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Keuka College News

Plenty of Options for Multi-Talented Senior

Editor’s Note: This is the 7th in a series of stories saluting members of the Class of 2011. We asked division chairs for story ideas and they in turn contacted faculty members for ideas. We believe they came up with some terrific profiles.

If all the world’s a stage, Amber Smith has three she is intently looking into as she considers the next chapter of her life: hip-hop dance, acting or maybe owning her own business.

The Canandaigua resident will graduate Sunday with a bachelor’s degree in management from Keuka College, but has invested plenty of time acting in campus plays, serving as president of the Arion Players (drama club), and fine-tuning leadership skills in the business and management program.

Immediately following graduation, Smith plans to seek a full-time job and work on a master’s degree in management through Keuka’s Accelerated Studies for Adults Program (ASAP), which enables adults to earn degrees in 18 months or less attending night classes once a week.

“I’m currently looking at Cornell Cooperative and attempting to do something through 4-H,” Smith said, noting she did marketing work for a local 4-H camp for one of her Field Periods. At Keuka, each student is required to complete a 140-hour hands-on internship – known as the Field Period – each year. Smith has also conducted Field Periods in China at one of Keuka’s sister schools, in human resources at F.F. Thompson Hospital in Canandaigua, and in marketing assistance at non-profit Sonnenberg Gardens & Mansion State Historic Park in Canandaigua.

Should she pursue a career in the corporate world, Smith is not likely one to be intimidated by public presentations or pulling projects together under a deadline. That’s because Smith has held a number of acting roles in her four years at Keuka in addition to coordinating events such as an all-arts or improv night, said Mark Wenderlich, associate professor of theatre.

Given the “amazing strides” Smith has made in her development as an actress, especially in the past semester, Wenderlich said, she also has strong potential in the summer stock roles she plans to audition for in community theaters.

According to Smith, she plans to visit New York City in about two months to explore the possibilities in professional dance or acting as well. Between her Field Periods and some leads from Wenderlich, she has met a number of people she may use as references or networking contacts to further her education or her career. She also intends to explore finding an agent.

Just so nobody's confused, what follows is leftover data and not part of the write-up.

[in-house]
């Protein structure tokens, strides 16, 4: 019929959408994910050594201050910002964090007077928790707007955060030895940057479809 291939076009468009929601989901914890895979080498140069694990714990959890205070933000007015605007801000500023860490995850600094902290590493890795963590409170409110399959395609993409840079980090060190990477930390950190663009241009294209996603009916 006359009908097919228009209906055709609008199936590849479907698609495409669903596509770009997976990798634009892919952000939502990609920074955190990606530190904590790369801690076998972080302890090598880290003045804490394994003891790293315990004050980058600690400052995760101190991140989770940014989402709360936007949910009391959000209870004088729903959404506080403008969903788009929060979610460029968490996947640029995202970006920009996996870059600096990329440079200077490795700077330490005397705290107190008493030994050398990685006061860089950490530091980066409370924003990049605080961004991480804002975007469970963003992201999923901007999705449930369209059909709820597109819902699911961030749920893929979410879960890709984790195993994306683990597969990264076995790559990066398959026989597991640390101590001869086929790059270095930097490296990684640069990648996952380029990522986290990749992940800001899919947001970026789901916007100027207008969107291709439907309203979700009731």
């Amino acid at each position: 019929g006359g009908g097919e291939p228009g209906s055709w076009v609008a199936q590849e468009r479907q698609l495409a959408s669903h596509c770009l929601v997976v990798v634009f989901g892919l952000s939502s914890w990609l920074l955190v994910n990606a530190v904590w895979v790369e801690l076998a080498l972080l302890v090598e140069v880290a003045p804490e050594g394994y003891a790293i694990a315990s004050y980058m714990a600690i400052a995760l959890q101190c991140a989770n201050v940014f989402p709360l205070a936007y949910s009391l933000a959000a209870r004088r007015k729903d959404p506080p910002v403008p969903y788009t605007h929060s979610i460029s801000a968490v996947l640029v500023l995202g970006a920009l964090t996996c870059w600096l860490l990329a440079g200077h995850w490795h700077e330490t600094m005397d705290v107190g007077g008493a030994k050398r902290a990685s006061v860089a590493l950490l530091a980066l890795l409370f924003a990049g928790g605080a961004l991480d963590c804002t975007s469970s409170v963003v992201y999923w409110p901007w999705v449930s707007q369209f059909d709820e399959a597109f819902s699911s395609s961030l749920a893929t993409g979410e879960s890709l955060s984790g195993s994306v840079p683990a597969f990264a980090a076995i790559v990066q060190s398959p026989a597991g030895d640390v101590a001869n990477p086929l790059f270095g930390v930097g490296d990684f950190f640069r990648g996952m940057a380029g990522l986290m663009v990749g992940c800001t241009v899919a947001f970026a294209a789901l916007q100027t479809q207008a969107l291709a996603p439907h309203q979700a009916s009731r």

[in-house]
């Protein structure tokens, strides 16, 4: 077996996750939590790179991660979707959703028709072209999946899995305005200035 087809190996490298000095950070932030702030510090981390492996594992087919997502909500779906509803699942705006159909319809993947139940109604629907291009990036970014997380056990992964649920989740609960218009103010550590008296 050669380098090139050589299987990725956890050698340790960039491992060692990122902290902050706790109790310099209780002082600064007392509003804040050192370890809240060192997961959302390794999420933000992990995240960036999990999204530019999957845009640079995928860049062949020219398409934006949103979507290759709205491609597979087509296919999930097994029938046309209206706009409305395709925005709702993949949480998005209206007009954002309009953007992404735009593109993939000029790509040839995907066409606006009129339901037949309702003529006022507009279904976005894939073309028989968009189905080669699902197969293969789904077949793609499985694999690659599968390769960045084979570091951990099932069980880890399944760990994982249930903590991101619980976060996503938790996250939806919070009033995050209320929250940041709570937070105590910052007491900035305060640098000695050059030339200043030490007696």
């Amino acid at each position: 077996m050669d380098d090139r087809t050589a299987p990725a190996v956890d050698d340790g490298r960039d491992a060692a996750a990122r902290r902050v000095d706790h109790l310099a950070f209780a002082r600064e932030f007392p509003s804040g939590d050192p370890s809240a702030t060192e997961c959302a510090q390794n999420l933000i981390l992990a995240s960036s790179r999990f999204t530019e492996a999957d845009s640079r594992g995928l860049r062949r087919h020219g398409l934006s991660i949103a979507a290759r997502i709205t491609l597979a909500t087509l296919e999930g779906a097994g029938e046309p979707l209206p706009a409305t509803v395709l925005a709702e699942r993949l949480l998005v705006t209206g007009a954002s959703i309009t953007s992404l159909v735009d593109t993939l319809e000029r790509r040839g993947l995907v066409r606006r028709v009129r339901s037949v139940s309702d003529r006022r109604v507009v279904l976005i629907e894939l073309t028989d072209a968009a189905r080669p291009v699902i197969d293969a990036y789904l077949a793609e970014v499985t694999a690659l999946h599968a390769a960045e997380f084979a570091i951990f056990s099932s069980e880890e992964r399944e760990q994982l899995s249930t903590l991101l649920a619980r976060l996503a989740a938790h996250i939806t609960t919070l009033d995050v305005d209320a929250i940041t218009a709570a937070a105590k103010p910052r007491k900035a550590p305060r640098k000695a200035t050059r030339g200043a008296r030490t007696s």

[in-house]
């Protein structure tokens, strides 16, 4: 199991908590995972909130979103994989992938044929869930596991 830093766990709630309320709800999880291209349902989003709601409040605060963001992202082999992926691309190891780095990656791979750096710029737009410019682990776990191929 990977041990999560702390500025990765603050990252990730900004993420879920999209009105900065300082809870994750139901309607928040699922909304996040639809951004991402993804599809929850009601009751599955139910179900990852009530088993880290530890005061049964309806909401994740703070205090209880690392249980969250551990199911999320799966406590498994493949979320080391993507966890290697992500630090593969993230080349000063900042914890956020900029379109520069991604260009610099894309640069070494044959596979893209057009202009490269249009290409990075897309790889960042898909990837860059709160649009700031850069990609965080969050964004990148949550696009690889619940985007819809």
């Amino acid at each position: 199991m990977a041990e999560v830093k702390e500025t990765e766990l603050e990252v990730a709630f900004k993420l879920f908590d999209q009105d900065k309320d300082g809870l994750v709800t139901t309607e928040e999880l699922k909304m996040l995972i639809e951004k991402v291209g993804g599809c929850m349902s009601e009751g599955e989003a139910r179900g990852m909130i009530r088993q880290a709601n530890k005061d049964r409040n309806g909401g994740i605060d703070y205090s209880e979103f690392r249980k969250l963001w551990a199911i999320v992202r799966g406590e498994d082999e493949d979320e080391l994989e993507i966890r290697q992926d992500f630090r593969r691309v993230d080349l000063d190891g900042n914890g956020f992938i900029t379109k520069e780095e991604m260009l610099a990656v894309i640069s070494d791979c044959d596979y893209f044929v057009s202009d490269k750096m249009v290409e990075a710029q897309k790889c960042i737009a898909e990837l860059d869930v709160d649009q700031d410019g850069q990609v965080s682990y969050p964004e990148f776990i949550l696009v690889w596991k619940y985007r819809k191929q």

“I’m strongest in hip-hop dance and I’m looking into working in New York City to maybe do things like music videos or go on tour or any type of hip-hop dance that’s needed anywhere,” Smith said.

According to Wenderlich, Smith has “a strong chance” to intern with a professional company.

“She certainly has opportunities to pursue in New York and has the talent to do that. She’ll need more experience,” he said, “but she seems like a strong candidate.”

Smith as the character Billie Dawn in the Keuka play "Born Yesterday."

There’s one more avenue Smith might take, perhaps a way to merge the worlds of dance, theater and business management: “I’m also looking into opening up my own dance studio and managing that myself.”

Whatever stage Smith next lands on, she prepared for it well at Keuka. For example, the small class sizes made it easy to work with teachers, she said, expressing thanks to Wenderlich and Professor of Management Ann Tuttle, as well as to her father, mother and sister for their support.

“I know my time at Keuka was used to the fullest,” Smith said. “I achieved everything I could possibly achieve and I wouldn’t change it for the world.”

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